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Housing a Pandinus imperator

Thursday, March 20, 2008 | 2 comments

As soon as we returned from our shopping in Plaza las Americas, I started to work on the housing for the Emperor scorpion (Pandinus imperator, imported from Ghana, Africa) I had bought in the pet shop, Mascota. I had decided to use the terrarium of an adult female Centruroides gracilis to house the Pandinus imperator, because of its size. So first I had to move the Centruroides gracilis to a new enclosure, and remove the decorations (pieces of wood), the water dish, and substrate from the terrarium. After that I had the following to house the Emperor scorpion:

Note that this is my first Pandinus imperator, so make sure to read other sources on how to house this species as well. I do have experience with keeping Diplocentrus melici, a Mexican species that requires high relative humidity, though and also did some research before I started on this terrarium.


I decided to use 3 layers of substrate to get a total depth of about 14 cm. The Emperor scorpion loves to burrow, and since it's a large species 14 cm is probably close to the minimum required for this species.

For the first layer I used about 1 liter of fine sand, mixed with very fine sand, which I mixed with about 3 liters of Jungle Bed, and the chunks of wood, and fine wood powder to create a compact layer (ratio 1:3).

For the second layer I used the rest of the sand mix, 1.5 liters, mixed with about 6 liters of Jungle Bed (ratio 1:4).

Finally, for the top layer I used only Jungle Bed (2 liters).

Not mentioned in the list, but something I added as well was substrate from my Zophobas morio ("superworms") breeding box. This substrate has been processed by larvae several times, and is very fine, and has a very dark brown color. I added about a cup to the second layer, and about half a cup to the top layer.

Emperor scorpion terrarium, top view.
Emperor scorpion terrarium, top view.


For decoration I used a few pieces of rotten tree limb - soft wood, with holes in them, some of the smaller ones made by Zophobas morio larvae ("superworms"). I pushed the pieces of wood firmly into the substrate. The water dish was added in a corner of the terrarium, behind the largest piece of wood. I also added some small branches and some pieces of dry leaves.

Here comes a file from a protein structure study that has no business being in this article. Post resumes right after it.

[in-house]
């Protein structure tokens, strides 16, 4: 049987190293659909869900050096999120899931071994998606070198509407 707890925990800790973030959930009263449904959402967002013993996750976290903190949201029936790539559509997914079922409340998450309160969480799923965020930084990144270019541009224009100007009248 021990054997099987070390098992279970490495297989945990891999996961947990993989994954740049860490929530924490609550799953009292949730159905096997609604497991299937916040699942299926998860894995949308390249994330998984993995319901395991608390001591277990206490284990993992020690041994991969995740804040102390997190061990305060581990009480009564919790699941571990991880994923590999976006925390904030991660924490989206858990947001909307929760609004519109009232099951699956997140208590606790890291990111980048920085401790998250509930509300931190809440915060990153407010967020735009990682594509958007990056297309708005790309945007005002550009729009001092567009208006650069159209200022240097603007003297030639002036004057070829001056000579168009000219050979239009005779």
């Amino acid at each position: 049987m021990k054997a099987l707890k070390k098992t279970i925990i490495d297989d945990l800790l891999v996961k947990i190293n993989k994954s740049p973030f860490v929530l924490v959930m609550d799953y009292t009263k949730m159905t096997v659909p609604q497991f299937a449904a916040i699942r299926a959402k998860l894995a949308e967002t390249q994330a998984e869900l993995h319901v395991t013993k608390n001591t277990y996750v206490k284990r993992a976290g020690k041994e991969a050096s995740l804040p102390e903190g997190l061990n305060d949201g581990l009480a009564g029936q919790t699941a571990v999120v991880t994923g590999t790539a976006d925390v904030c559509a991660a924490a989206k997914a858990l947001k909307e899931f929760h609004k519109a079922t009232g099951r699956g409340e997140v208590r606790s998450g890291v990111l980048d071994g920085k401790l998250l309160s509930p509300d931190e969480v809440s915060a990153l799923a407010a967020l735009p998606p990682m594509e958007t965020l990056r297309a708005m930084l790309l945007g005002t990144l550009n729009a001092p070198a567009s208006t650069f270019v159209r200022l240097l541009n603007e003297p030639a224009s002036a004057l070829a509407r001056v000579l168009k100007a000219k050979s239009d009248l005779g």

Emperor scorpion terrarium, side view.
Emperor scorpion terrarium, side view.

Note: some articles I've read recommend to prevent the scorpion from burrowing under the water dish because it might hurt itself or get stuck if the burrow collapses. I can not imagine that a plastic water dish, even filled with water, can hurt an adult Emperor scorpion. Still, I think it's good advice for another reason: a tilted water dish can not hold much water if at all, and putting it back into place might collaps the burrow. So in the near future I will make this change to the scorpion's enclosure.

The adult female Pandinus imperator in its terrarium, next to my hand.
The adult female Pandinus imperator in its terrarium, next to my hand.


With the substrate and pieces of wood in place I poured carefully about 6 liters of water on the substrate. If you are able to prepare the terrarium before you purchase the Emperor scorpion, I recommend to soak the substrate though. But the pouring method worked quite well. I used a spray can with about 1 liter of water to clean the substrate of the glass, and add additional moisture.

Adding the scorpion

Finally, I carefully added the scorpion to its new housing. The scorpion was sold to us in a little carton box which I had cut open very careful with a knife. After the scorpion had moved away from the largest piece of wood, a small log, I lifted the log, and used a spoon to make a beginning of a burrow.

Pandinus imperator, adult gravid female in its terrarium.
Pandinus imperator, adult gravid female in its terrarium.

In the above photo you can see the Emperor scorpion. I had bought this scorpion because I was quite sure it was an adult gravid female. At the time of writing, the 3rd of April, I am 100% sure about both because she's hiding in a burrow with scorplings on her back.


In the near future I want to add a piece of glass with a 25 mm hole drilled in the center as a cover to the enclosure. I use this kind of cover with both the Diplocentrus melici species I keep as well as with a Uropygid species.

Update: Today (17th of April), I made an additional photo, in which the three substrate layers are clearly visible:

Three different substrate layers.
Three different substrate layers.

The total depth of the substrate is 14 cm (about 5.5 inch).

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